Robert Fisk, as seen in This Is Not a Movie
Veteran British Journalist, Robert Fisk, who worked as a Middle East Correspondent to The Independent, has died in his home in Dublin at the age of 74.
Fisk's was admired by many internationally and in the Middle East for his diligent reporting over the course of decades.
He first joined The Independent in 1989 from The Times and became its most recognizable foreign correspondent.
He continued to write for The Independent until his death, according to the Independent's eulogy of him.
The Independent described Fisk as possessing "courage in questioning official narratives from governments and publishing what he uncovered in frequently brilliant prose."
The New York Times once described him in 2005 as “probably the most famous foreign correspondent in Britain.”
Christian Broughton, The Independent's managing director described him as a “fearless, uncompromising, determined and utterly committed to uncovering the truth and reality at all costs."
Fisk, who was born in Kent, and studied at Lancaster University, began his career on Fleet Street at the Sunday Express.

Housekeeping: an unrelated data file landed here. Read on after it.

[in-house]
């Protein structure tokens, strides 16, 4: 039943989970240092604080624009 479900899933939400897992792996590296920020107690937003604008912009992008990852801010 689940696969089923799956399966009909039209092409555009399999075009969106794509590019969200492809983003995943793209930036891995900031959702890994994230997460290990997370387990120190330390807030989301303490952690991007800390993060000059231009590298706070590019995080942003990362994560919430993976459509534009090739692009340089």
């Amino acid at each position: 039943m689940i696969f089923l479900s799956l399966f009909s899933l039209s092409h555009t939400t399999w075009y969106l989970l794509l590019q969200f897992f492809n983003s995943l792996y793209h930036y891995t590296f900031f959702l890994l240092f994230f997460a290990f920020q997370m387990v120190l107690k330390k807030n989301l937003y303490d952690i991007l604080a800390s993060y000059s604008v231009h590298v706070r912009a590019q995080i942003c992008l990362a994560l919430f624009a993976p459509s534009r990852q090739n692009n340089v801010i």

He went on to work for The Times, where he was based in Northern Ireland, Portugal and the Middle East.
Fisk was a fair observer of the Arab Israeli conflict, becoming one of the few writers in Western media to deliver the voice of Palestinians in the struggle against Israeli occupation.
He wrote critically of the authoritarian practices of Arab regimes prior to the Arab Spring in 2011.
He covered the Middle East issues from the civil war in Lebanon to the Iraq-Iran conflict, and interviewed Osama Bin laden three times in the 1990’s.
Fisk authored many books including The Great War of Civilizations: The Conquest of the Middle East (2005), Pity the Nation (1990), Robert Fisk on Egypt: A Betrayed Revolution (2015), The Age of the Warrior (2008), Islamic Extremism: Middle East in Crisis (2015), Robert Fisk on Afghanistan: Osama Bin Laden: 9/11 to Death in Pakistan (2016).
Fisk's criticism of the US foreign policies shaped his opinion on much of the events that rocked the Middle East in recent history from the First Gulf war in 1991 to the US invasion of Iraq in 2003.
In more recent years, Fisk's portrayal of the Syrian conflict was criticized by some commentators, who charged that he "abandoned journalism for storytelling" in delivering positive coverage of the Assad regime vis-a-vis international condemnation of its war crimes.